Yet somehow this same class of esteemed researchers went 74 years between the 1928 discovery ofdementia pugilistica (punch drunk syndrome in boxers) and that of chronic traumatic encephalopathy in athletes in other contact sports. It took a Nigerian-born forensic pathologist, Dr. Bennet Omalu, to come across the latter almost inadvertently in autopsies of retired Steeler Mike Webster and others. Since Omalu wasnt well-connected or sufficiently coached in how far he was supposed to go in his scientific conclusions, his follow-up articles on CTE got unofficially blacklisted from Neurosurgery until very recently.
Meanwhile, Dr. Maroon pillar of the community, 70-year-old ironman competitor, supplement huckster forges on. Two weeks ago he advised World Wrestling Entertainment star Edge that he should retire because of a damaged neck, eight years after WWE paid for the wrestlers cervical fusion surgery. Last year non-star wrestler Charlie Haas had been advised by his own doctor to consider the same operation. But Maroon, according to Haas, then said naw, it was just a stinger (the broken necks analogy to a rung bell), and WWE quickly released Haas. These are all independent contractors, you see.
Though Im hard on Maroon, I am somewhat sympathetic about the shortcomings of ImPACT. People who know a lot more about the subject than I do say its a decent tool. I use it to scare players and their parents when they get complacent about a concussion, a high school trainer explained to me. ImPACT does establish a baseline of certain neurological functions, and it has value. But concussion management is still a subjective thing.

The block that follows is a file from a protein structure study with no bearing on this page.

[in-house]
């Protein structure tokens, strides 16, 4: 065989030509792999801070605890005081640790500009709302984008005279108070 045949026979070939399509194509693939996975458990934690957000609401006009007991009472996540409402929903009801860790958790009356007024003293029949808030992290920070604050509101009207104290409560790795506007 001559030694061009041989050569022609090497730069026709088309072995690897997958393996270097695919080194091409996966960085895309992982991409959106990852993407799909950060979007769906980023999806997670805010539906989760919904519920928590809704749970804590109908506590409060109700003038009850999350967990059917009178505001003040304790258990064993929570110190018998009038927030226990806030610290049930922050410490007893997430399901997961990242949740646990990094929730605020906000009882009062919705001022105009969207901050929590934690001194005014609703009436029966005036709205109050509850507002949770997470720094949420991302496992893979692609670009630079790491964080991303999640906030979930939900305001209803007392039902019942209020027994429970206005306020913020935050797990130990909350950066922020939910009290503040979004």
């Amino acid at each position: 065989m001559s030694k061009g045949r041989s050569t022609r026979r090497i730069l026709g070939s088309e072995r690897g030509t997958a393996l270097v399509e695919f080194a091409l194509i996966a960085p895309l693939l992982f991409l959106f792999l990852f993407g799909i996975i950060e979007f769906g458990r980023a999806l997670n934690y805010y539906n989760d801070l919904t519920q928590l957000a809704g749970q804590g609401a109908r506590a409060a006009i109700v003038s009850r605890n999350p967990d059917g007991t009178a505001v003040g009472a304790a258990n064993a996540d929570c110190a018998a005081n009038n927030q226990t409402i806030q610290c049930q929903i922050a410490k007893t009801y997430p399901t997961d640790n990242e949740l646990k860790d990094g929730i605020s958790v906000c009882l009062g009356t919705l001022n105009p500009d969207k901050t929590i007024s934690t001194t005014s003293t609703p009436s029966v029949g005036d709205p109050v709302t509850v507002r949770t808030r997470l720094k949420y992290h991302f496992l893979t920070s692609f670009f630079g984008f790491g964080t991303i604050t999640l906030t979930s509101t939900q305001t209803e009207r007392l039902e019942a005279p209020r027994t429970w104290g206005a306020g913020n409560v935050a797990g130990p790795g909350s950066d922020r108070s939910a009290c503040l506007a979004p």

The problem with ImPACT is that it was overhyped as a solution, at the expense of attention that should have been paid to more central considerations: prevention and unbiased, uncommercialized basic research.
The result, I fear, is that medical paraprofessionals like this trainer, and all of amateur sports in America, will find themselves in the same pickle with concussions that we already face with steroid abuse. (Thats assuming there is any more such a thing as an amateur sport which anyone who last week viewed the PBS Frontline documentary on high school football might be led to question.) In recent decades, elaborate specialized cat-and-mouse protocols were set up to test athletes urine, but the most ambitious and resourceful among them simply moved on to human growth hormone, which doesnt show up in their pee-pee.
Ritalin potentially is the HGH of concussion testing. I didnt expect ever to find myself typing the words I feel for Roger Goodell, but the NFL commissioner has a point when he jawbones for HGH blood testing during collective bargaining with the players association. Now, in order to demonstrate responsibility for the health of its athletes and, more importantly, the overall gross national mental health, the league will have to do more than cite the very limited ImPACT system, along with the very limited and inaccurately targeted $20 million in research the league has spent mostly to bolster the clinical-corporate yes men epitomized by Joseph Maroon.
Irvin Muchnick is author of CHRIS & NANCY: The True Story of the Benoit Murder-Suicide and Pro Wrestlings Cocktail of Death.